It Came from the Archives: Dothan’s suffragist, Scottie McKenzie Frasier

This guest column from TROY alumna Dr. Hayden McDaniel discusses a groundbreaking Dothan woman whose story can be found in the Wiregrass Archives.

This guest column from TROY alumna Dr. Hayden McDaniel discusses a groundbreaking Dothan woman whose story can be found in the Wiregrass Archives.

The year 2020 marks the centennial of the 19th Amendment that extended the elective franchise to women. Alabama’s story of suffrage is complicated, as even suffragists disagreed on who should ultimately be allowed to vote. There were organizations and individuals across the state that lobbied tirelessly for women’s right to vote, including in the Wiregrass, where Scottie McKenzie Frasier made her mark.

Scottie McKenzie at Judson Female Institute. Courtesy of the Bowling Library Special Collections at Judson College.
Scottie McKenzie at Judson Female Institute. Courtesy of the Bowling Library Special Collections at Judson College.

Besides being a suffragist, Scottie was an influential writer, newspaper editor, and socialite. She was born September 7, 1884, in Talladega. A bright student, upon graduating from Talladega High School in 1901, she attended the Judson Female Institute, where she received her degree and teaching certification in 1903. She taught in Talladega, at the Albertville Agricultural School, and with Greenville Public Schools before being elected faculty in 1908 at what had by then become Judson College. However, she never assumed that position, as she married Dr. Alfred Smith Frasier in October 1908. The young couple soon moved to New York City for Dr. Frasier to complete his residency at the New York Postgraduate Hospital, where they remained for several years.

Scottie became active as a writer and suffrage advocate during this time. She began writing a recurring series for the “Montgomery Advertiser” around 1912 entitled “Alabama People Who Have Made Good in New York,” profiling Alabamians who had made some mark on New York society. She also continued her education at the Columbia University School of Journalism, honing the craft she pursued for the rest of her life. Scottie used these skills to support woman suffrage in Alabama newspapers, even while still in New York.

Scottie and Dr. Frasier both advanced their careers in New York, but the potential of the medical field in Alabama was too much for them to ignore. In 1915, the Frasiers moved to Dothan, an up-and-coming city. There, Dr. Frasier and partner Dr. John Ellis opened Frasier-Ellis Hospital, one of the growing municipality’s first. In addition to assisting with the hospital’s day-to-day operations, Scottie continued her writing and suffrage work.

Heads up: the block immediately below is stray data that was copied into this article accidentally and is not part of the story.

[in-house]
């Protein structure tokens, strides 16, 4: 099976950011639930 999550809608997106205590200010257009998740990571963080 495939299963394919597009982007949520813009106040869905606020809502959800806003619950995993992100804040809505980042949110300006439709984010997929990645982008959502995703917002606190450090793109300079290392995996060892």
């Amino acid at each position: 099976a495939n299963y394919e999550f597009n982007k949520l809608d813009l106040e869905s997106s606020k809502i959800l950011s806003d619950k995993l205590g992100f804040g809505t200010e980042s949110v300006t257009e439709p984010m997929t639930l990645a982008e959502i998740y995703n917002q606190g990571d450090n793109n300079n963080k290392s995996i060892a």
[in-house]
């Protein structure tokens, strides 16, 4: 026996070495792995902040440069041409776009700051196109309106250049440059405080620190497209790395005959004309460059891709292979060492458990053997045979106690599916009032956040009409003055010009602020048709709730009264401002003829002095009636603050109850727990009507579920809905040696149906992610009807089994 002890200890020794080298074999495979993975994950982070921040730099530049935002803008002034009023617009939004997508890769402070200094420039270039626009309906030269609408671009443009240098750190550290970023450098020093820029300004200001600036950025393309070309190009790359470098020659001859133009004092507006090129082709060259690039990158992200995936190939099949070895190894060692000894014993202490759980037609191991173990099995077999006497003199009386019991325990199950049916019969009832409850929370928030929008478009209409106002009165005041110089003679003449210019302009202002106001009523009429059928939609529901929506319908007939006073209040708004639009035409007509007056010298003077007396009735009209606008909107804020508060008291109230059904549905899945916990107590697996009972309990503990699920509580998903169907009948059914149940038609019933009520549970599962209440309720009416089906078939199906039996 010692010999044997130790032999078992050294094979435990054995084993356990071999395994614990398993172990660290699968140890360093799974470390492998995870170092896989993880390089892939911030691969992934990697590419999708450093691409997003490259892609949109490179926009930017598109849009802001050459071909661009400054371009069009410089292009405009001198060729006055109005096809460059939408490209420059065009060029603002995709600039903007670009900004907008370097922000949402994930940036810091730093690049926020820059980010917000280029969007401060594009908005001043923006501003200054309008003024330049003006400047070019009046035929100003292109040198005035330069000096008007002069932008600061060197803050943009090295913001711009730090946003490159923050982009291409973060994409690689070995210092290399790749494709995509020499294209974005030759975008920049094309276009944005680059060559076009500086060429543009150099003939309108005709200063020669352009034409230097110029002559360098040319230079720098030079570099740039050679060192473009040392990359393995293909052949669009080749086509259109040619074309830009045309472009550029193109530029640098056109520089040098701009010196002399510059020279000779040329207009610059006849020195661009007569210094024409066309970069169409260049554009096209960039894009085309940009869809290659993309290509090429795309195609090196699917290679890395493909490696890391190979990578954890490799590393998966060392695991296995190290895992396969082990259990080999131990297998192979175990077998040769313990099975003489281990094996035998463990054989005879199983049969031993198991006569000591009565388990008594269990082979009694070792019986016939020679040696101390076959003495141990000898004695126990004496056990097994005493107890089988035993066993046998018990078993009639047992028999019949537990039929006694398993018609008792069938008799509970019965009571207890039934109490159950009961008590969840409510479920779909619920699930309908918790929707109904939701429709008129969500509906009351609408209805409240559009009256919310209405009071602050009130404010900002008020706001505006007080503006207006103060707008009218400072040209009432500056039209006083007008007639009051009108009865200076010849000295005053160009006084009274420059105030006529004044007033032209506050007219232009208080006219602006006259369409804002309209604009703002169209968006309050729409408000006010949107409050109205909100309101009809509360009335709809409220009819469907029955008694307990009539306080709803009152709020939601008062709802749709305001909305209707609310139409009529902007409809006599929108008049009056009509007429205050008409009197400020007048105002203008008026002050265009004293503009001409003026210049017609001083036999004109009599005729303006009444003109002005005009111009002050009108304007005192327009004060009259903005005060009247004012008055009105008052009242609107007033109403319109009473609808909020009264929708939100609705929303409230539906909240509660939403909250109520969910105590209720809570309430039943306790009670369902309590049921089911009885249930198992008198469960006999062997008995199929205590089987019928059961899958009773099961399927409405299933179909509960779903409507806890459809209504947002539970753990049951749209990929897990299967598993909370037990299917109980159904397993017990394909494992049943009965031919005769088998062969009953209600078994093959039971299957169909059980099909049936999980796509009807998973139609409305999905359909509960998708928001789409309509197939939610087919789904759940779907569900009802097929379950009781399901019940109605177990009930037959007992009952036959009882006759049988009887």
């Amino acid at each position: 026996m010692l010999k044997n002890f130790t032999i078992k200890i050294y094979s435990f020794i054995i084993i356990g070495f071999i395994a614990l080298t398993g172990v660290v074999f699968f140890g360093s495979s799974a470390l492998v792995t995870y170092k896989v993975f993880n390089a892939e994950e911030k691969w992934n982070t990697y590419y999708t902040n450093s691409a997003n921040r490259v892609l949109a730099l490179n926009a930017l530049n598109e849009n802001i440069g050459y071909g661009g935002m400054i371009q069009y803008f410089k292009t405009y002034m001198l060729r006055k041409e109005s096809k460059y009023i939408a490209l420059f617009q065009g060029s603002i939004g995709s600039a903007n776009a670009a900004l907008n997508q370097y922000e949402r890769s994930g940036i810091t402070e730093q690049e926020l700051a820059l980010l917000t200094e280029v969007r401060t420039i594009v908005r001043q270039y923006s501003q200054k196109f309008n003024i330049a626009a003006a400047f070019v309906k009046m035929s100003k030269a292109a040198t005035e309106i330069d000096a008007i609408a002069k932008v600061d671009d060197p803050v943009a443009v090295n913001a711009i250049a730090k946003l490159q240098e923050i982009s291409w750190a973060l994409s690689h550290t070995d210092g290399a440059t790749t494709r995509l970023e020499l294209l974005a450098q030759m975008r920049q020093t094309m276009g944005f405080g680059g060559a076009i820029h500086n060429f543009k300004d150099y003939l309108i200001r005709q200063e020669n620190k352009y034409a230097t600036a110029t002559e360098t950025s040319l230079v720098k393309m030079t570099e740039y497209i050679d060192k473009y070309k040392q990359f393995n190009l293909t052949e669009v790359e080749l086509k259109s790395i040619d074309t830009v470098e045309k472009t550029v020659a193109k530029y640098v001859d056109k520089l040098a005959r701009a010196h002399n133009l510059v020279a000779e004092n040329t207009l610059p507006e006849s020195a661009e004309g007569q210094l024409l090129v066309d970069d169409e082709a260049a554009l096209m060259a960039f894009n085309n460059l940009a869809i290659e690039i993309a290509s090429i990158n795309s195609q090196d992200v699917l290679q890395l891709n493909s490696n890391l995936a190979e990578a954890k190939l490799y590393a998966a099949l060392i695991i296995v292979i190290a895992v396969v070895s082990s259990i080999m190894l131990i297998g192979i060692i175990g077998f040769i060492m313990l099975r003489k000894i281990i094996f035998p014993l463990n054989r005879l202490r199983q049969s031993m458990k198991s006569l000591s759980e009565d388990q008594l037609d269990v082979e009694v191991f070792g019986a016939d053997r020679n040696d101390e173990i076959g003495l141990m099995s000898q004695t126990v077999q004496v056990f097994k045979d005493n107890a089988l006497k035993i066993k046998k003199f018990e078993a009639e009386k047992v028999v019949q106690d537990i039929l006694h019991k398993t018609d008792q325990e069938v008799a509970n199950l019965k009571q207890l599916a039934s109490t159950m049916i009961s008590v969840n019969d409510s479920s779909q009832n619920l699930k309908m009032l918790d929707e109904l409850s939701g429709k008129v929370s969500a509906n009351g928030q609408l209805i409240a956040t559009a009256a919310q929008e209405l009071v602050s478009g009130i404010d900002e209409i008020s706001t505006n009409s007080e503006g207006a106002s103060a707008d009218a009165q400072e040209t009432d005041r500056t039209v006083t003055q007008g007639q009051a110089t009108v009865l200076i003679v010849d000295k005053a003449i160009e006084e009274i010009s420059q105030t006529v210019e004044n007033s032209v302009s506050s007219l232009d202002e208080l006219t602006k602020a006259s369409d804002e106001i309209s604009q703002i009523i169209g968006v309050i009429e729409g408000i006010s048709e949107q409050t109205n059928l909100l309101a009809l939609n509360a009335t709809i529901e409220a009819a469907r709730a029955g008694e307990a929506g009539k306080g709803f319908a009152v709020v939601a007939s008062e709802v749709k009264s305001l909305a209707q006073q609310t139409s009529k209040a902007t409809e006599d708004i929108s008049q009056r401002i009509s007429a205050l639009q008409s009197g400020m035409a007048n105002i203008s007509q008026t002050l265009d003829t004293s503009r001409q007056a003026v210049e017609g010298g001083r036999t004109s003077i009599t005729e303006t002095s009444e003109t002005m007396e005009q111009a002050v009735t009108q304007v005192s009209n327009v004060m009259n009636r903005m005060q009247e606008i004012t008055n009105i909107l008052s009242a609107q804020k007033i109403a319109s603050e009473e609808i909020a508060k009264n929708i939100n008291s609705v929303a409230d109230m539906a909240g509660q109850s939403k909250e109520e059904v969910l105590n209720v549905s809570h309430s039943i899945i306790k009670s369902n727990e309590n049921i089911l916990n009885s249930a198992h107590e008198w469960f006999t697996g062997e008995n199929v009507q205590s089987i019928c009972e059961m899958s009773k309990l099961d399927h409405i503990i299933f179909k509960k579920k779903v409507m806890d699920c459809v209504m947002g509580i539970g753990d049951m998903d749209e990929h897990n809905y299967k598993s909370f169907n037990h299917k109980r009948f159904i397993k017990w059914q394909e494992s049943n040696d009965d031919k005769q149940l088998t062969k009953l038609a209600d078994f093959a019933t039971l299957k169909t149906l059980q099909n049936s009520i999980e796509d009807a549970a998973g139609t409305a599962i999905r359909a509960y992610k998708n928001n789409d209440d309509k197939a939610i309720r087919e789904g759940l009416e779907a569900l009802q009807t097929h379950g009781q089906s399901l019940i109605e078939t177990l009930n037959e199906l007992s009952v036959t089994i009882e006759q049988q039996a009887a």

Doctors and Nurses at Frasier-Ellis Hospital, n.d., Hugh Spann Collection, Wiregrass Archives.
Doctors and Nurses at Frasier-Ellis Hospital, n.d., Hugh Spann Collection, Wiregrass Archives.

She usually presented her forthright views on suffrage moderately, as she hoped to convert nonbelievers with logic rather than emotion. On the meaning of suffrage, she wrote in a February 1918 article in the “Dothan Home Journal”: “Do you know that woman suffrage does not mean the tearing up the foundation of our society; it does not mean overthrowing our government; it does not mean a revolution; it means an evolution—and evolution means going from a good thing to a better.” Scottie also leveraged America’s First World War patriotism, arguing that anything less than full suffrage for women was akin to aiding the Kaiser of Germany. She served as the General Chairperson and a founding member of the Dothan Equal Suffrage Association and was also the District 3 Chairperson on the statewide organization’s Executive Committee. While she lobbied for suffrage, she contributed to the war effort. She was one of the only women who participated in the Four Minute Men Conference in Birmingham, an initiative designed to deliver wartime related information from the Committee on Public Information.

After woman suffrage became the law of the land, Scottie was still a cornerstone of Dothan and Alabama society. She regularly participated in the meetings of the Alabama Federation of Women’s Clubs, Alabama Literary Association, and the Alabama League of Women Voters. She remained a prolific writer, ultimately authoring three books of poetry and serving tenures as editor for the “Alabama Digest” and briefly for the “Dothan Eagle.” In 1930, a local book club, of which she was a member, honored her by naming the club for her. The Wiregrass Archives holds a small collection of materials from this organization. Scottie McKenzie Frasier continued to be involved with her local community through her writing and lecturing, work with the hospital, and commanding social presence until her death in November 1964.

Scottie Frasier Study Club Program, 1977-1978

You can find the guide to the Wiregrass Archives Scottie McKenzie Frasier Study Club Collection at https://www.troy.edu/about-us/dothan-campus/wiregrass-archives/inventories/025.html.

Today’s guest author is Dr. Hayden McDaniel. A native of Dothan and graduate from Troy University’s Dothan Campus, her master’s degree in history is from Auburn University and her doctorate in history is from the University of Southern Mississippi. She is an Education Curator at the Alabama Department of Archives and History and resides in Prattville.

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